Stuart McCall's arrival at Valley Parade in the summer as City's new manager was greeted euphorically by the vast majority of fans.
Promotion from the lowest division of the Football League was virtually guaranteed; McCall would soon sort things out on the pitch and back would come the fans in their thousands.
Supporters had reasonable grounds for associating the charismatic figure of McCall with success.
Two seasons after he signed for the club in 1982/83, the team stormed the old Third Division championship playing a brand of attacking football that few teams could repel.
His high energy style of play was indicative of a desire for success, a red-headed impatience with failure.
Sixteen seasons later - ten of them playing for Everton, Glasgow Rangers and Scotland - he returned to Valley Parade and captained the team to promotion and two seasons in the Premiership.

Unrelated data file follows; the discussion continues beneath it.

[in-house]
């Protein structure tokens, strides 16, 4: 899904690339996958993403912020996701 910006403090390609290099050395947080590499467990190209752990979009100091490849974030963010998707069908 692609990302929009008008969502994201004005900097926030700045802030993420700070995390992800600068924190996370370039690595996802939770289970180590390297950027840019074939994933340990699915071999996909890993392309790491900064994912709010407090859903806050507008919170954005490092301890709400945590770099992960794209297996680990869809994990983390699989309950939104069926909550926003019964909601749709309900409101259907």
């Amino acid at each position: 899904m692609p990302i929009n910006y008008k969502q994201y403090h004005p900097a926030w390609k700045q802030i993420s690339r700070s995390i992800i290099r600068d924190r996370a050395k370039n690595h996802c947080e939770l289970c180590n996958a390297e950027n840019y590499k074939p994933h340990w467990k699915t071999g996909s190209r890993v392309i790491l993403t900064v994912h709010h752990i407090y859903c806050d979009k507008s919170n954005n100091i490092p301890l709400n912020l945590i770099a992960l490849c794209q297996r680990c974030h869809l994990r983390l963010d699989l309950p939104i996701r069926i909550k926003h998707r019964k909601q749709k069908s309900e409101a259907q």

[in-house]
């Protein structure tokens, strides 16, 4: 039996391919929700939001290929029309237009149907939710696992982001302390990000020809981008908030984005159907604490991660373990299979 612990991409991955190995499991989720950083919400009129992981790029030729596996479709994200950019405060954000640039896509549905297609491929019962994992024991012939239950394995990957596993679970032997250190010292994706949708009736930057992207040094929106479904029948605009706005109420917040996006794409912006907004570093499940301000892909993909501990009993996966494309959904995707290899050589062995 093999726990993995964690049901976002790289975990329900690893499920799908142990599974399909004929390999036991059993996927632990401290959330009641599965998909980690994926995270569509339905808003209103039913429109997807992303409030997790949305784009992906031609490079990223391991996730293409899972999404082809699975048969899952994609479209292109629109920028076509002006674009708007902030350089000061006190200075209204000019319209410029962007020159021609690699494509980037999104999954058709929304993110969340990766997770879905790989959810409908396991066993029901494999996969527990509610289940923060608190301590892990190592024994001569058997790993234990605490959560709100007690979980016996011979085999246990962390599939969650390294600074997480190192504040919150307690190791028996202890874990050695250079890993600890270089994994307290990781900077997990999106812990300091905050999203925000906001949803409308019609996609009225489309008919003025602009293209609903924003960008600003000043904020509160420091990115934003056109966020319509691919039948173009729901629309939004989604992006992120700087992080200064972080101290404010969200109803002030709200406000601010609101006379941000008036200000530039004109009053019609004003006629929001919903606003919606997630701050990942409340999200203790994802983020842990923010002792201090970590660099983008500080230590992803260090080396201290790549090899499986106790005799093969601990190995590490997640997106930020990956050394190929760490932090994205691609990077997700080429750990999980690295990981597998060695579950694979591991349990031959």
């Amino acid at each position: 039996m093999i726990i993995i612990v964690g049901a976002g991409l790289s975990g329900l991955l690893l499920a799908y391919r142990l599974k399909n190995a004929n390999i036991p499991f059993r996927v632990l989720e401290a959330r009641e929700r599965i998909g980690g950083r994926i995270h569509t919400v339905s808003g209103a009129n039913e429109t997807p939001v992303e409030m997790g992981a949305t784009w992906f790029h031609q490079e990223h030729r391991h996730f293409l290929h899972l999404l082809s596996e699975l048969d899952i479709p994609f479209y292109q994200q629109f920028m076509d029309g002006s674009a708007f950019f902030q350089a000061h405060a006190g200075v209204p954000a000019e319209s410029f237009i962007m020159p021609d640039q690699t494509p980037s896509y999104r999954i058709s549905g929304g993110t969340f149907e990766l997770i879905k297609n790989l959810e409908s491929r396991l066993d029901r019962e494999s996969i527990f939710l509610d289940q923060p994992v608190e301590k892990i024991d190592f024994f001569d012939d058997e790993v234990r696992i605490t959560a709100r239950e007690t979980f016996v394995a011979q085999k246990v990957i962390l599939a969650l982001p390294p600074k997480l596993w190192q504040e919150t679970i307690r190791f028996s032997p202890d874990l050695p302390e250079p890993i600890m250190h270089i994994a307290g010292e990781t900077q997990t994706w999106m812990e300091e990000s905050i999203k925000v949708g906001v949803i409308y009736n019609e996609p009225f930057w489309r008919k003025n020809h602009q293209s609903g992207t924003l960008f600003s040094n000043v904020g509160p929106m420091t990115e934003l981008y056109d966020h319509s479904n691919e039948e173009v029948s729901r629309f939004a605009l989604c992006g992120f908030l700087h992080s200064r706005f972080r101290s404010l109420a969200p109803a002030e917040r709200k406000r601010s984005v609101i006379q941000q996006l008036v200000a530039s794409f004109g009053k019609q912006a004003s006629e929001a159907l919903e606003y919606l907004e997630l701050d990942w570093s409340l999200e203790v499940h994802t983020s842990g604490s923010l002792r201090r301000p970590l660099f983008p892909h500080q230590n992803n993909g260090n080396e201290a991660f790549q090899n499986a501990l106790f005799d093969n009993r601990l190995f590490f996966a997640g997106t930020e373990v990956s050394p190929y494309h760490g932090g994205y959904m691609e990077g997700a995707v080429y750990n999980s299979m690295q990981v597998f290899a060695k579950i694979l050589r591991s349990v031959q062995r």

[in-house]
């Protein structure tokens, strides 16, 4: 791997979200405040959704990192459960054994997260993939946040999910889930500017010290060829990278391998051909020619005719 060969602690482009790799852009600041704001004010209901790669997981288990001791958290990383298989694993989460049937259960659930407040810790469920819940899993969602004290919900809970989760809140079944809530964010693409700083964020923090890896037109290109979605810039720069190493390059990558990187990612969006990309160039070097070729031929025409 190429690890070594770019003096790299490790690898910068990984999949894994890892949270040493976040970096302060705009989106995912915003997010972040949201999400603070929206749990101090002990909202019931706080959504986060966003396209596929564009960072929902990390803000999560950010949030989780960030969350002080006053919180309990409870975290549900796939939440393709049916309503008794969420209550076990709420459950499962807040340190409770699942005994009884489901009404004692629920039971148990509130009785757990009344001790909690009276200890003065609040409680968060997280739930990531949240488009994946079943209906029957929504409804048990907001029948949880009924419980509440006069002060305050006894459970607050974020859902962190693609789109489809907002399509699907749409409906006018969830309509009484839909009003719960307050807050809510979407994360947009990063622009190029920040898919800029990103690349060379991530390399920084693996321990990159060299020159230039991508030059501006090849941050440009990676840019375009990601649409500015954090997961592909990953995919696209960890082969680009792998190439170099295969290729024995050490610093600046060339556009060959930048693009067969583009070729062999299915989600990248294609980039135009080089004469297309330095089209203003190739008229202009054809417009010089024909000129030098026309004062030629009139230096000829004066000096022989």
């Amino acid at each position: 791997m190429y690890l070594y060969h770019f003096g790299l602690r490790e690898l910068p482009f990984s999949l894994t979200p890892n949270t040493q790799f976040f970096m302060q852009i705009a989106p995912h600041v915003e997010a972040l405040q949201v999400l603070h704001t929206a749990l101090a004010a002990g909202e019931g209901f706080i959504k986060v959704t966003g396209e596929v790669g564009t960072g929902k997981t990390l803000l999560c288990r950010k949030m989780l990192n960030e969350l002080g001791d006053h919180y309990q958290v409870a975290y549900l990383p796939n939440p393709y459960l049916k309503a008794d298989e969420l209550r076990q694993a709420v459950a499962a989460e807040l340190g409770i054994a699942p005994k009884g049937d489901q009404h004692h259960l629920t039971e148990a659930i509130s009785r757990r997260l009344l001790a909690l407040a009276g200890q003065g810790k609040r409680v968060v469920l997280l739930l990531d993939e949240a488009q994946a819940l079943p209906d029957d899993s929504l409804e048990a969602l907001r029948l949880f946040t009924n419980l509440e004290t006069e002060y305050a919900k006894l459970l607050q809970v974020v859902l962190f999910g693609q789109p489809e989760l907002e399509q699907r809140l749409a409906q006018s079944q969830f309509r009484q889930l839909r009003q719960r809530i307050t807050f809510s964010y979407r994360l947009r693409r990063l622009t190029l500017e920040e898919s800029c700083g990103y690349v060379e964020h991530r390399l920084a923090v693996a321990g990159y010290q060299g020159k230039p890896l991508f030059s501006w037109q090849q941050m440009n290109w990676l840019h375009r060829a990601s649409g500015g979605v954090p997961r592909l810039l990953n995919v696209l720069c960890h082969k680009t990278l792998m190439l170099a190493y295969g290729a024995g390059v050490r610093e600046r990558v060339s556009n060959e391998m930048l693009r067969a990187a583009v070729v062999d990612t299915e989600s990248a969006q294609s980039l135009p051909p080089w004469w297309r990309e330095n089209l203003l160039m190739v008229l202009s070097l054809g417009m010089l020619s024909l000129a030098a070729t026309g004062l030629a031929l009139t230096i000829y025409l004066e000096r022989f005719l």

Generally regarded as Bradford City's greatest ever player (443 games and 52 goals), McCall stoked expectations by declaring that his goal was promotion at the end of the current season.
After 27 matches, with 19 still to play, City are three places and three points below mid-table.
Looking back to the summer, does he regret not sounding a more cautious note?
"I don't regret it because it's how I felt and how I feel because I am optimistic. You should always strive to be the best you can naturally be, if that means setting standards high. But I
probably went along with the optimism, naïvely.
"I thought I would be able to get the people I wanted to get in. Looking back I should have realised I would be coming into the unknown. I think I am confident in my ability to lead other people
but I probably got carried away. I think I got caught up in all the euphoria at the time, if I am being honest," he said.
- Read the full interview in tomorrow's T&A, including McCall's dream to walk out in front of 25,000 fans at Valley Parade and his wish to bring the 'family club' feel back to